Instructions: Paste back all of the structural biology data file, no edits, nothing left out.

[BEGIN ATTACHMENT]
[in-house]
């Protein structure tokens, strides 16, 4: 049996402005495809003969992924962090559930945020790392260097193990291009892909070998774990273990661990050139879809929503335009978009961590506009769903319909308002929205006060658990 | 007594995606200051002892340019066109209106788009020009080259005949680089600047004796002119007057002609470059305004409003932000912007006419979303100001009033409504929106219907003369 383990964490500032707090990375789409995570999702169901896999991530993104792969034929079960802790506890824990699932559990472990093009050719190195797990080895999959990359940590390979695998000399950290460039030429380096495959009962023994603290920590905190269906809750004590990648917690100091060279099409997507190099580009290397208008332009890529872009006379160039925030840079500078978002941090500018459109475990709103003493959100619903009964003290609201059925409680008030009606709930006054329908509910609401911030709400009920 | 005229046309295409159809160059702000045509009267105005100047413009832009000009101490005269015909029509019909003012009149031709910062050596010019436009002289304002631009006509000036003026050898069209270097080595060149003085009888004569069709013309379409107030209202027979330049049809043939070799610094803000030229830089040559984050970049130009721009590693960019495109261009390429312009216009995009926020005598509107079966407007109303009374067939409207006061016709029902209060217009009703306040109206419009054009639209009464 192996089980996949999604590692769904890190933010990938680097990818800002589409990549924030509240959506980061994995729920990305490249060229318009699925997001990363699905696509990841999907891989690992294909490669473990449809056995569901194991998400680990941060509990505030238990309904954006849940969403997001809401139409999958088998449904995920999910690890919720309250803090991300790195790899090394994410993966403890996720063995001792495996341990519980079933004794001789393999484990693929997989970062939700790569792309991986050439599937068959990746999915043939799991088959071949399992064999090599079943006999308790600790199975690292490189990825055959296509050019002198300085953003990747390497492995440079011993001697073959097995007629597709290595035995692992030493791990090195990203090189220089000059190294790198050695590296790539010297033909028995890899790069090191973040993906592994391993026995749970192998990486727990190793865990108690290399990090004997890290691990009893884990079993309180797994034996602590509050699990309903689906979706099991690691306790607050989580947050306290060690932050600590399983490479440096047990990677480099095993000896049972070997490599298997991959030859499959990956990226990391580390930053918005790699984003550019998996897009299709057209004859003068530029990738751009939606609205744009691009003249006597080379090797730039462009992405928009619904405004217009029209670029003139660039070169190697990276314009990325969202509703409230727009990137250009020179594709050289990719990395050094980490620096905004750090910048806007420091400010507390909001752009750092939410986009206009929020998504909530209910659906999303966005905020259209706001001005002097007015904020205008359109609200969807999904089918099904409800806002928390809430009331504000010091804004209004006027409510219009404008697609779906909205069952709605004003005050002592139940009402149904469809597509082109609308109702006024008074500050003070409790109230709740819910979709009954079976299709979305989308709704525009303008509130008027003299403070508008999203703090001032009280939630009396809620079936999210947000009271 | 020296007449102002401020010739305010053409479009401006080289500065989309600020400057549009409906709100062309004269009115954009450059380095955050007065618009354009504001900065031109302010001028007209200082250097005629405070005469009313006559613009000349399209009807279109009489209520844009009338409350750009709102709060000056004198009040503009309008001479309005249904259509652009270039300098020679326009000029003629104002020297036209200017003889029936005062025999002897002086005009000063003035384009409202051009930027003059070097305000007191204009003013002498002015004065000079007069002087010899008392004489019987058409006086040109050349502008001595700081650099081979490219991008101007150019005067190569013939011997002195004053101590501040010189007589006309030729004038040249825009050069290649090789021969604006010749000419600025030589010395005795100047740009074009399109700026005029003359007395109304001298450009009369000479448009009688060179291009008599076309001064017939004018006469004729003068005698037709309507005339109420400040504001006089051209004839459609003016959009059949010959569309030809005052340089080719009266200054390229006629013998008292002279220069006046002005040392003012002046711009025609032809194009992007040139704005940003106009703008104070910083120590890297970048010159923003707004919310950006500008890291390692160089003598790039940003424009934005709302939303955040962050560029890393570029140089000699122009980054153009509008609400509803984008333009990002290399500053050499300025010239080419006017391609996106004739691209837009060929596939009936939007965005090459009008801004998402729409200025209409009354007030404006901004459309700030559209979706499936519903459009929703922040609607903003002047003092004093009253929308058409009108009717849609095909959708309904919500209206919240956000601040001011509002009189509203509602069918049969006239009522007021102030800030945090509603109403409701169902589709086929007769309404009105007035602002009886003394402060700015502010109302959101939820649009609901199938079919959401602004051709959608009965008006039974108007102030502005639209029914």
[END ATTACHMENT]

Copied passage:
[in-house]
């Protein structure tokens, strides 16, 4: 049996402005495809003969992924962090559930945020790392260097193990291009892909070998774990273990661990050139879809929503335009978009961590506009769903319909308002929205006060658990 | 007594995606200051002892340019066109209106788009020009080259005949680089600047004796002119007057002609470059305004409003932000912007006419979303100001009033409504929106219907003369 383990964490500032707090990375789409995570999702169901896999991530993104792969034929079960802790506890824990699932559990472990093009050719190195797990080895999959990359940590390979695998000399950290460039030429380096495959009962023994603290920590905190269906809750004590990648917690100091060279099409997507190099580009290397208008332009890529872009006379160039925030840079500078978002941090500018459109475990709103003493959100619903009964003290609201059925409680008030009606709930006054329908509910609401911030709400009920 | 005229046309295409159809160059702000045509009267105005100047413009832009000009101490005269015909029509019909003012009149031709910062050596010019436009002289304002631009006509000036003026050898069209270097080595060149003085009888004569069709013309379409107030209202027979330049049809043939070799610094803000030229830089040559984050970049130009721009590693960019495109261009390429312009216009995009926020005598509107079966407007109303009374067939409207006061016709029902209060217009009703306040109206419009054009639209009464 192996089980996949999604590692769904890190933010990938680097990818800002589409990549924030509240959506980061994995729920990305490249060229318009699925997001990363699905696509990841999907891989690992294909490669473990449809056995569901194991998400680990941060509990505030238990309904954006849940969403997001809401139409999958088998449904995920999910690890919720309250803090991300790195790899090394994410993966403890996720063995001792495996341990519980079933004794001789393999484990693929997989970062939700790569792309991986050439599937068959990746999915043939799991088959071949399992064999090599079943006999308790600790199975690292490189990825055959296509050019002198300085953003990747390497492995440079011993001697073959097995007629597709290595035995692992030493791990090195990203090189220089000059190294790198050695590296790539010297033909028995890899790069090191973040993906592994391993026995749970192998990486727990190793865990108690290399990090004997890290691990009893884990079993309180797994034996602590509050699990309903689906979706099991690691306790607050989580947050306290060690932050600590399983490479440096047990990677480099095993000896049972070997490599298997991959030859499959990956990226990391580390930053918005790699984003550019998996897009299709057209004859003068530029990738751009939606609205744009691009003249006597080379090797730039462009992405928009619904405004217009029209670029003139660039070169190697990276314009990325969202509703409230727009990137250009020179594709050289990719990395050094980490620096905004750090910048806007420091400010507390909001752009750092939410986009206009929020998504909530209910659906999303966005905020259209706001001005002097007015904020205008359109609200969807999904089918099904409800806002928390809430009331504000010091804004209004006027409510219009404008697609779906909205069952709605004003005050002592139940009402149904469809597509082109609308109702006024008074500050003070409790109230709740819910979709009954079976299709979305989308709704525009303008509130008027003299403070508008999203703090001032009280939630009396809620079936999210947000009271 | 020296007449102002401020010739305010053409479009401006080289500065989309600020400057549009409906709100062309004269009115954009450059380095955050007065618009354009504001900065031109302010001028007209200082250097005629405070005469009313006559613009000349399209009807279109009489209520844009009338409350750009709102709060000056004198009040503009309008001479309005249904259509652009270039300098020679326009000029003629104002020297036209200017003889029936005062025999002897002086005009000063003035384009409202051009930027003059070097305000007191204009003013002498002015004065000079007069002087010899008392004489019987058409006086040109050349502008001595700081650099081979490219991008101007150019005067190569013939011997002195004053101590501040010189007589006309030729004038040249825009050069290649090789021969604006010749000419600025030589010395005795100047740009074009399109700026005029003359007395109304001298450009009369000479448009009688060179291009008599076309001064017939004018006469004729003068005698037709309507005339109420400040504001006089051209004839459609003016959009059949010959569309030809005052340089080719009266200054390229006629013998008292002279220069006046002005040392003012002046711009025609032809194009992007040139704005940003106009703008104070910083120590890297970048010159923003707004919310950006500008890291390692160089003598790039940003424009934005709302939303955040962050560029890393570029140089000699122009980054153009509008609400509803984008333009990002290399500053050499300025010239080419006017391609996106004739691209837009060929596939009936939007965005090459009008801004998402729409200025209409009354007030404006901004459309700030559209979706499936519903459009929703922040609607903003002047003092004093009253929308058409009108009717849609095909959708309904919500209206919240956000601040001011509002009189509203509602069918049969006239009522007021102030800030945090509603109403409701169902589709086929007769309404009105007035602002009886003394402060700015502010109302959101939820649009609901199938079919959401602004051709959608009965008006039974108007102030502005639209029914």